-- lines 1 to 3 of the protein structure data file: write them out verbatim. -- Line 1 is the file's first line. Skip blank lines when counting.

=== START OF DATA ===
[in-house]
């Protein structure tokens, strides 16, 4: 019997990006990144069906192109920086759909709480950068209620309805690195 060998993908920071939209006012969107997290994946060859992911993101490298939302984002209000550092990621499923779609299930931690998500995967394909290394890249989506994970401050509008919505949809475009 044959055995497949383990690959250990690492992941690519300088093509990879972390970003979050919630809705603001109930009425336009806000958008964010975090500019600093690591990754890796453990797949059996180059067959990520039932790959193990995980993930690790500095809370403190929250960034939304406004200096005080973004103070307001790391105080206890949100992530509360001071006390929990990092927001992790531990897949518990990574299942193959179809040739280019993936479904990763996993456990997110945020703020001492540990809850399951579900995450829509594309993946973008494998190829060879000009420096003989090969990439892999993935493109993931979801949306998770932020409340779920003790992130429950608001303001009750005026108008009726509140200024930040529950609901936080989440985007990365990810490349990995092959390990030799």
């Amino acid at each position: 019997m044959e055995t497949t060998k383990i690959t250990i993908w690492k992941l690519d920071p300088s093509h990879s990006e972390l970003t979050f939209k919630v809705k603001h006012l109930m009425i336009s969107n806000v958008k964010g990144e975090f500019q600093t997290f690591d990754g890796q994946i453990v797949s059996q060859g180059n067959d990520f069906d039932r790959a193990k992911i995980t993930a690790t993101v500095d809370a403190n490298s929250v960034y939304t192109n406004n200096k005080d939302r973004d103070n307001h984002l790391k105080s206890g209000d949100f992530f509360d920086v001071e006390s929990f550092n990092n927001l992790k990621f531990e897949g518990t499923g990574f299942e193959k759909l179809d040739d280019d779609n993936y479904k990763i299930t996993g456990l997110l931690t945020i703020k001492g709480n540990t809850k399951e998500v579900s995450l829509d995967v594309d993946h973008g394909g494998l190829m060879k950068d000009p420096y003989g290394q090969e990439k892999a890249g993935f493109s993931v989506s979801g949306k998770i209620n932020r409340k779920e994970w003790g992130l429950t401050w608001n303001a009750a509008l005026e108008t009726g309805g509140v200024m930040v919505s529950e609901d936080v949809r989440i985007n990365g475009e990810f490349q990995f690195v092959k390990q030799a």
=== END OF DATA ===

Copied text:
[in-house]
């Protein structure tokens, strides 16, 4: 019997990006990144069906192109920086759909709480950068209620309805690195 060998993908920071939209006012969107997290994946060859992911993101490298939302984002209000550092990621499923779609299930931690998500995967394909290394890249989506994970401050509008919505949809475009 044959055995497949383990690959250990690492992941690519300088093509990879972390970003979050919630809705603001109930009425336009806000958008964010975090500019600093690591990754890796453990797949059996180059067959990520039932790959193990995980993930690790500095809370403190929250960034939304406004200096005080973004103070307001790391105080206890949100992530509360001071006390929990990092927001992790531990897949518990990574299942193959179809040739280019993936479904990763996993456990997110945020703020001492540990809850399951579900995450829509594309993946973008494998190829060879000009420096003989090969990439892999993935493109993931979801949306998770932020409340779920003790992130429950608001303001009750005026108008009726509140200024930040529950609901936080989440985007990365990810490349990995092959390990030799």
């Amino acid at each position: 019997m044959e055995t497949t060998k383990i690959t250990i993908w690492k992941l690519d920071p300088s093509h990879s990006e972390l970003t979050f939209k919630v809705k603001h006012l109930m009425i336009s969107n806000v958008k964010g990144e975090f500019q600093t997290f690591d990754g890796q994946i453990v797949s059996q060859g180059n067959d990520f069906d039932r790959a193990k992911i995980t993930a690790t993101v500095d809370a403190n490298s929250v960034y939304t192109n406004n200096k005080d939302r973004d103070n307001h984002l790391k105080s206890g209000d949100f992530f509360d920086v001071e006390s929990f550092n990092n927001l992790k990621f531990e897949g518990t499923g990574f299942e193959k759909l179809d040739d280019d779609n993936y479904k990763i299930t996993g456990l997110l931690t945020i703020k001492g709480n540990t809850k399951e998500v579900s995450l829509d995967v594309d993946h973008g394909g494998l190829m060879k950068d000009p420096y003989g290394q090969e990439k892999a890249g993935f493109s993931v989506s979801g949306k998770i209620n932020r409340k779920e994970w003790g992130l429950t401050w608001n303001a009750a509008l005026e108008t009726g309805g509140v200024m930040v919505s529950e609901d936080v949809r989440i985007n990365g475009e990810f490349q990995f690195v092959k390990q030799a």